How do degrees from online schools stack up with hiring managers?

How does a degree from an online university stack up against one from a traditional institution when it comes to hiring time?

A TechRepublic member recently emailed me with this question:

I had a question about applicants who have attended online universities like University of Phoenix, DeVry, etc. Do hiring managers honor these degrees, or are they more likely to go with an applicant who went to a traditional school?

I know I sound like a broken record every time a question is asked about IT degrees, schools, or certifications, but the answer remains the same—it depends.

It depends on the individual perception of the person looking at the resumes. Even with a degree from an accredited online school under your belt, you could be at a disadvantage. This is because the competition for an IT job is really stiff now. If yours is the only resume received by a hiring manager, you might get an interview. If the hiring manager has six other resumes besides yours and the applicants have four-year degrees from traditional schools, then he or she may consider the latter degrees more valuable. It depends on the personal experience and perceptions of that person.

Your credibility as a graduate of an online university also depends on the school. UoP is well-known and regionally accredited, which helps with its reputation. Some online schools, however, can be a rip-off, which unfairly taints things for all the others since some employers don't differentiate between good online schools and bad.

Having said that, however, I should say that some institutions already respected for their traditional programs, such as Notre Dame, Tulane, Stanford, Villanova, and Stevens Institute of Technology have been experimenting with online offerings as well. So it may be that the overall perception of online education will change as time goes on.

I asked an HR recruiter, Tim Heard, to also weigh in on this question. He said:

Degrees are funny things. I have clients who are adamant that an individual must have one, even if the person has an amazing track record that spans years of success in one's field. Personally, I think that a degreeĀ  is important only if a candidate is somewhat light on experience. Even then, with respect to IT professionals, I'd tend to recommend specific training relating to one's career path, rather than going for something like an MBA program from an online university.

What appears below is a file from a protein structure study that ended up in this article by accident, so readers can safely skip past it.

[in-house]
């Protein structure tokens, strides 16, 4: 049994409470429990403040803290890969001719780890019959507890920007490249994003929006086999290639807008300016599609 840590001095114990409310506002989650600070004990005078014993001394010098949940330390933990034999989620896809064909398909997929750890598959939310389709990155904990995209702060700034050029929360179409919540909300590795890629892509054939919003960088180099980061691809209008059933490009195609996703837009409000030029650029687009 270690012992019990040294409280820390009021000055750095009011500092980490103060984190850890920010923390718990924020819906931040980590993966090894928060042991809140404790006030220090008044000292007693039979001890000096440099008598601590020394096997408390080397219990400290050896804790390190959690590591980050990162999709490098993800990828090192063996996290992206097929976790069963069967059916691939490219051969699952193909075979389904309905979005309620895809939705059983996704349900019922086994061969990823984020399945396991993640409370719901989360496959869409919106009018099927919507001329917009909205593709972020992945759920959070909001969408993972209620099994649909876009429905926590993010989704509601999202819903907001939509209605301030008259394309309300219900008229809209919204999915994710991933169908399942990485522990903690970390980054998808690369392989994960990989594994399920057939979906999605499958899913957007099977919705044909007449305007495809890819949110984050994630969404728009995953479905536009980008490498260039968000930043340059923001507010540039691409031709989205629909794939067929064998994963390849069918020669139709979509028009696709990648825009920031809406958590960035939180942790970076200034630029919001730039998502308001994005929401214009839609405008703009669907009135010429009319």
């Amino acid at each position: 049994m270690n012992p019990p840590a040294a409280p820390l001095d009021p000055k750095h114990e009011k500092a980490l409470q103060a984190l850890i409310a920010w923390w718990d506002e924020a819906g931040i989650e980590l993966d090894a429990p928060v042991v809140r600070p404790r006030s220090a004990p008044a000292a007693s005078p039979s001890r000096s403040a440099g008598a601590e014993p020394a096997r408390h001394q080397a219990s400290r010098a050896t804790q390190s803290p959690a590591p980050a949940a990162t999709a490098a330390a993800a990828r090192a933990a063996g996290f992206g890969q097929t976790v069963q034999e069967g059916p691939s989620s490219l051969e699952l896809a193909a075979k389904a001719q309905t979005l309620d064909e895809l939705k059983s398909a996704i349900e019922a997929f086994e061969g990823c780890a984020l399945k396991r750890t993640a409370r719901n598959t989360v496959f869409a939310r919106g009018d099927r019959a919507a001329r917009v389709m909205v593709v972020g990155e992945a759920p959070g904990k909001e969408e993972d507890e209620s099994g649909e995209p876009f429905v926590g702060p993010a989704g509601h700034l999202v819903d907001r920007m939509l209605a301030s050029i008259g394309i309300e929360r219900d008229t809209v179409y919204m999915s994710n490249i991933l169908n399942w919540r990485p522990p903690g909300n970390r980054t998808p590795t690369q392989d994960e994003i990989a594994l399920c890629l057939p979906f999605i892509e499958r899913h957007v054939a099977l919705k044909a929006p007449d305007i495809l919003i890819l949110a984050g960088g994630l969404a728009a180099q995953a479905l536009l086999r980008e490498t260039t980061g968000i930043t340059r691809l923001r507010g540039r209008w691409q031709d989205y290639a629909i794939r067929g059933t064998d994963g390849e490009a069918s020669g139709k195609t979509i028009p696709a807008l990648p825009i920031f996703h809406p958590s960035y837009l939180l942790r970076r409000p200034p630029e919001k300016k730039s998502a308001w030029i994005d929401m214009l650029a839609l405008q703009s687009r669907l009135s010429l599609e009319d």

With respect to how degree programs are viewed, there's certainly a pecking order. I helped screen MBA candidates not long ago for a leadership program that a large employer has implemented, and almost all of the candidates were from universities with exceptional academic reputations. On the other hand, sometimes an employer isn't concerned about the institution, but rather wants to make sure that their managers all have exposure to the basic training offered in an MBA program.

Here's the pecking order, which is fairly common sense:

  • A degree is better than not having one (but with some employers is not a big deal one way or another).
  • An MBA or other advanced degree is better than simply having a BS or BA.
  • An MBA from a brick and mortar school is generally perceived as better than an online MBA.
  • A PhD, if you're an IT professional, is generally not a good thing, because PhDs are often considered to be too interested in the theory and academics to actually produce in a fast-paced work environment.


Toni Bowers is Managing Editor of TechRepublic and is the award-winning blogger of the Career Management blog. She has edited newsletters, books, and web sites pertaining to software, IT career, and IT management issues.

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